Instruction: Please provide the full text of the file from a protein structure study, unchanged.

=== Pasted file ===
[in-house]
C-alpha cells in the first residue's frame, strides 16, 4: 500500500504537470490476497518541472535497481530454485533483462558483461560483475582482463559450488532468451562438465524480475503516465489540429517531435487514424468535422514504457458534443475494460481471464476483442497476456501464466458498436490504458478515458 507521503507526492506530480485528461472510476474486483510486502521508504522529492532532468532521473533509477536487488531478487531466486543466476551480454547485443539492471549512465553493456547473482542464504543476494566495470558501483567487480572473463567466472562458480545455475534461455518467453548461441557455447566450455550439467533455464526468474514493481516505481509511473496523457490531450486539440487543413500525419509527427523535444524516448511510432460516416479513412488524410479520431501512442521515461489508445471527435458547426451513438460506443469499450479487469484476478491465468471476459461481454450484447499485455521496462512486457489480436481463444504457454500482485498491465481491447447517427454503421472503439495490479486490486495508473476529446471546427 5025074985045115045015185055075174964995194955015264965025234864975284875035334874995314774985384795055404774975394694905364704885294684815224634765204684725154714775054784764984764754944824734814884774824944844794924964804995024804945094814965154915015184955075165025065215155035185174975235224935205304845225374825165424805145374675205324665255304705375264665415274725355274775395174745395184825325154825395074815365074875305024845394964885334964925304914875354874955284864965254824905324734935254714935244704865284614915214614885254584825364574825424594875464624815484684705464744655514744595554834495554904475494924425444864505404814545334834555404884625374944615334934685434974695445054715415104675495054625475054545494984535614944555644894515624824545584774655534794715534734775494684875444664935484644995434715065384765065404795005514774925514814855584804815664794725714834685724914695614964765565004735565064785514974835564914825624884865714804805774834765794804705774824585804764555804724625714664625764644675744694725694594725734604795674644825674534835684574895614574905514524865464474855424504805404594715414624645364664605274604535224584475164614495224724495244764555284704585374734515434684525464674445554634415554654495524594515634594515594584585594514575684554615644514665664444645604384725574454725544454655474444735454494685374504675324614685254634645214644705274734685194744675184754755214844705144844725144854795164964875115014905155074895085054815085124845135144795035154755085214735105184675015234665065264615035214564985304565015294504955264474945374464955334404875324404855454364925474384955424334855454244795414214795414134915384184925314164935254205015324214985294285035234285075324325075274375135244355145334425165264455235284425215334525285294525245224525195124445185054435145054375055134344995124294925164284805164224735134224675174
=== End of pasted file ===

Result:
[in-house]
C-alpha cells in the first residue's frame, strides 16, 4: 500500500504537470490476497518541472535497481530454485533483462558483461560483475582482463559450488532468451562438465524480475503516465489540429517531435487514424468535422514504457458534443475494460481471464476483442497476456501464466458498436490504458478515458 507521503507526492506530480485528461472510476474486483510486502521508504522529492532532468532521473533509477536487488531478487531466486543466476551480454547485443539492471549512465553493456547473482542464504543476494566495470558501483567487480572473463567466472562458480545455475534461455518467453548461441557455447566450455550439467533455464526468474514493481516505481509511473496523457490531450486539440487543413500525419509527427523535444524516448511510432460516416479513412488524410479520431501512442521515461489508445471527435458547426451513438460506443469499450479487469484476478491465468471476459461481454450484447499485455521496462512486457489480436481463444504457454500482485498491465481491447447517427454503421472503439495490479486490486495508473476529446471546427 5025074985045115045015185055075174964995194955015264965025234864975284875035334874995314774985384795055404774975394694905364704885294684815224634765204684725154714775054784764984764754944824734814884774824944844794924964804995024804945094814965154915015184955075165025065215155035185174975235224935205304845225374825165424805145374675205324665255304705375264665415274725355274775395174745395184825325154825395074815365074875305024845394964885334964925304914875354874955284864965254824905324734935254714935244704865284614915214614885254584825364574825424594875464624815484684705464744655514744595554834495554904475494924425444864505404814545334834555404884625374944615334934685434974695445054715415104675495054625475054545494984535614944555644894515624824545584774655534794715534734775494684875444664935484644995434715065384765065404795005514774925514814855584804815664794725714834685724914695614964765565004735565064785514974835564914825624884865714804805774834765794804705774824585804764555804724625714664625764644675744694725694594725734604795674644825674534835684574895614574905514524865464474855424504805404594715414624645364664605274604535224584475164614495224724495244764555284704585374734515434684525464674445554634415554654495524594515634594515594584585594514575684554615644514665664444645604384725574454725544454655474444735454494685374504675324614685254634645214644705274734685194744675184754755214844705144844725144854795164964875115014905155074895085054815085124845135144795035154755085214735105184675015234665065264615035214564985304565015294504955264474945374464955334404875324404855454364925474384955424334855454244795414214795414134915384184925314164935254205015324214985294285035234285075324325075274375135244355145334425165264455235284425215334525285294525245224525195124445185054435145054375055134344995124294925164284805164224735134224675174